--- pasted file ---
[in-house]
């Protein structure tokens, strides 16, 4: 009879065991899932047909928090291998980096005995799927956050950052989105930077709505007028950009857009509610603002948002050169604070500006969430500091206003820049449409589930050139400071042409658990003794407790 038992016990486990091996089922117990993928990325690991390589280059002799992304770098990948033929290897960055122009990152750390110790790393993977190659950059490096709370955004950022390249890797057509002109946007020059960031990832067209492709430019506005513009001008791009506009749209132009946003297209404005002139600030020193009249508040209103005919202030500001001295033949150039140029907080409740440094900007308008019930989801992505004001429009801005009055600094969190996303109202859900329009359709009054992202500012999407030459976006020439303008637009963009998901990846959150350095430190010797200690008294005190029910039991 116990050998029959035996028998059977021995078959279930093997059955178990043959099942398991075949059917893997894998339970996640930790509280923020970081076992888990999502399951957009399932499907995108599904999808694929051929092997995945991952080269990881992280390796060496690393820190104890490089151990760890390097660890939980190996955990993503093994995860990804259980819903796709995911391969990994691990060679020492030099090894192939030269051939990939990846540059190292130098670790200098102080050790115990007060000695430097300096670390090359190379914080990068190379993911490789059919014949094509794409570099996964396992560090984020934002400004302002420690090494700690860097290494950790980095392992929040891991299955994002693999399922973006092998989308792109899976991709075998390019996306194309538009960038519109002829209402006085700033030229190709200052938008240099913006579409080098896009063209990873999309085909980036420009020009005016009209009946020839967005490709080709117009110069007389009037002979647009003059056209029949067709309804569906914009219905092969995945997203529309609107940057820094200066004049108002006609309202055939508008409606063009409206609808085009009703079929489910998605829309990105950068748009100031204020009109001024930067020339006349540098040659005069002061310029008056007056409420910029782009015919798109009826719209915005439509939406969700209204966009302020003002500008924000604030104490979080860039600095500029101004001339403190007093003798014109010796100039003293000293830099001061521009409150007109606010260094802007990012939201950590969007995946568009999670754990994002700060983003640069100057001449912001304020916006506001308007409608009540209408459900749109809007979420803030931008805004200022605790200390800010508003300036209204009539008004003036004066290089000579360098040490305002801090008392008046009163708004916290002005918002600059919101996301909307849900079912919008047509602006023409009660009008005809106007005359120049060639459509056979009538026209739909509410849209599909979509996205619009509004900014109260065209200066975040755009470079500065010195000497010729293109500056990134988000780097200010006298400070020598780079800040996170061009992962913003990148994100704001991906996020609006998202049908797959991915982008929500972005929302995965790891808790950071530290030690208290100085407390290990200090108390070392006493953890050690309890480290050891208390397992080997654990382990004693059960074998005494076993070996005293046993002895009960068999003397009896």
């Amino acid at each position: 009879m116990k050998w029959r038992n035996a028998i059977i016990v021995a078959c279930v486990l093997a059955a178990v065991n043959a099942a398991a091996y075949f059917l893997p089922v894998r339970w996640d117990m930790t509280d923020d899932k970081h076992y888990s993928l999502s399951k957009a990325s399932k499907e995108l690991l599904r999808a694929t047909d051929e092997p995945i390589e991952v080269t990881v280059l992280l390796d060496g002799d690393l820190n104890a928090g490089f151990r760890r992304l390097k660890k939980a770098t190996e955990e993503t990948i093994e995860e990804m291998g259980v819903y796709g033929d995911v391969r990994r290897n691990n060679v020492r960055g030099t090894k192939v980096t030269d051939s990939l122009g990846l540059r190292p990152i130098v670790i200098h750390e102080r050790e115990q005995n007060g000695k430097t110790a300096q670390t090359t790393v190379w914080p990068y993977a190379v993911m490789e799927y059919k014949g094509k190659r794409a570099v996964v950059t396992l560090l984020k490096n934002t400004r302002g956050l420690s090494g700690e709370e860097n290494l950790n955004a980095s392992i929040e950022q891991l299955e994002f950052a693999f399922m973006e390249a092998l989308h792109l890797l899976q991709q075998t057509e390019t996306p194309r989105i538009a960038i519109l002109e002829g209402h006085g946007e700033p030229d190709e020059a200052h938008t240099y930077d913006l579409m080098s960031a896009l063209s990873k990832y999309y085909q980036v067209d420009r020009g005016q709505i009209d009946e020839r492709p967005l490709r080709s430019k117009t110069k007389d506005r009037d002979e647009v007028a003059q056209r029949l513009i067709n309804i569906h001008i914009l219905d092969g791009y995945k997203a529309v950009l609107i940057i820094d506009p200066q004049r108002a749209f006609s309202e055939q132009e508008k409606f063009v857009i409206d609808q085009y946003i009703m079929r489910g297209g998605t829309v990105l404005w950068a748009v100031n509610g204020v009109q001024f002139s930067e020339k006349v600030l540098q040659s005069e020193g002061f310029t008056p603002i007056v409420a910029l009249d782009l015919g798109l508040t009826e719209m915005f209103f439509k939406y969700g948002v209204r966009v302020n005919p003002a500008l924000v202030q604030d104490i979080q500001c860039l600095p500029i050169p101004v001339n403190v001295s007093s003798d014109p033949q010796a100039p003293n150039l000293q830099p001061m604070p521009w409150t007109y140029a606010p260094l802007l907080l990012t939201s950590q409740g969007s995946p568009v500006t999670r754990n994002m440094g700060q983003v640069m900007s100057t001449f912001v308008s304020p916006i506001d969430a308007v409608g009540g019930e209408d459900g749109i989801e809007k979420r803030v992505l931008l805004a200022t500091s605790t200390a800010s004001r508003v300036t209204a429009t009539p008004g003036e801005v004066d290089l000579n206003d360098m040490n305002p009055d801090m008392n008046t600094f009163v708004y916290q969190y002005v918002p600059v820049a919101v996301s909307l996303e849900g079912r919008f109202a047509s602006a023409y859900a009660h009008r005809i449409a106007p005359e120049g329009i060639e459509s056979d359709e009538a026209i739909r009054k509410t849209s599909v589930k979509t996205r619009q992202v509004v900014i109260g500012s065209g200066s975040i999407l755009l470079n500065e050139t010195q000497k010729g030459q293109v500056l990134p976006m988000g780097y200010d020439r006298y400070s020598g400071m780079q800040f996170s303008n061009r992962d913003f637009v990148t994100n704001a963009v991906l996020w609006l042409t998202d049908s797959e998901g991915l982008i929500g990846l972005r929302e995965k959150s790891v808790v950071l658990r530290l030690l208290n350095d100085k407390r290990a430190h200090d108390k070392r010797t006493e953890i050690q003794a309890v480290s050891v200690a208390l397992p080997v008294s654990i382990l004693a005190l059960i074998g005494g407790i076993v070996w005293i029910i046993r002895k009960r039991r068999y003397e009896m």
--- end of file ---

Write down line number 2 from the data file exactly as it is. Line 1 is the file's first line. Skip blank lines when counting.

């Protein structure tokens, strides 16, 4: 009879065991899932047909928090291998980096005995799927956050950052989105930077709505007028950009857009509610603002948002050169604070500006969430500091206003820049449409589930050139400071042409658990003794407790 038992016990486990091996089922117990993928990325690991390589280059002799992304770098990948033929290897960055122009990152750390110790790393993977190659950059490096709370955004950022390249890797057509002109946007020059960031990832067209492709430019506005513009001008791009506009749209132009946003297209404005002139600030020193009249508040209103005919202030500001001295033949150039140029907080409740440094900007308008019930989801992505004001429009801005009055600094969190996303109202859900329009359709009054992202500012999407030459976006020439303008637009963009998901990846959150350095430190010797200690008294005190029910039991 116990050998029959035996028998059977021995078959279930093997059955178990043959099942398991075949059917893997894998339970996640930790509280923020970081076992888990999502399951957009399932499907995108599904999808694929051929092997995945991952080269990881992280390796060496690393820190104890490089151990760890390097660890939980190996955990993503093994995860990804259980819903796709995911391969990994691990060679020492030099090894192939030269051939990939990846540059190292130098670790200098102080050790115990007060000695430097300096670390090359190379914080990068190379993911490789059919014949094509794409570099996964396992560090984020934002400004302002420690090494700690860097290494950790980095392992929040891991299955994002693999399922973006092998989308792109899976991709075998390019996306194309538009960038519109002829209402006085700033030229190709200052938008240099913006579409080098896009063209990873999309085909980036420009020009005016009209009946020839967005490709080709117009110069007389009037002979647009003059056209029949067709309804569906914009219905092969995945997203529309609107940057820094200066004049108002006609309202055939508008409606063009409206609808085009009703079929489910998605829309990105950068748009100031204020009109001024930067020339006349540098040659005069002061310029008056007056409420910029782009015919798109009826719209915005439509939406969700209204966009302020003002500008924000604030104490979080860039600095500029101004001339403190007093003798014109010796100039003293000293830099001061521009409150007109606010260094802007990012939201950590969007995946568009999670754990994002700060983003640069100057001449912001304020916006506001308007409608009540209408459900749109809007979420803030931008805004200022605790200390800010508003300036209204009539008004003036004066290089000579360098040490305002801090008392008046009163708004916290002005918002600059919101996301909307849900079912919008047509602006023409009660009008005809106007005359120049060639459509056979009538026209739909509410849209599909979509996205619009509004900014109260065209200066975040755009470079500065010195000497010729293109500056990134988000780097200010006298400070020598780079800040996170061009992962913003990148994100704001991906996020609006998202049908797959991915982008929500972005929302995965790891808790950071530290030690208290100085407390290990200090108390070392006493953890050690309890480290050891208390397992080997654990382990004693059960074998005494076993070996005293046993002895009960068999003397009896």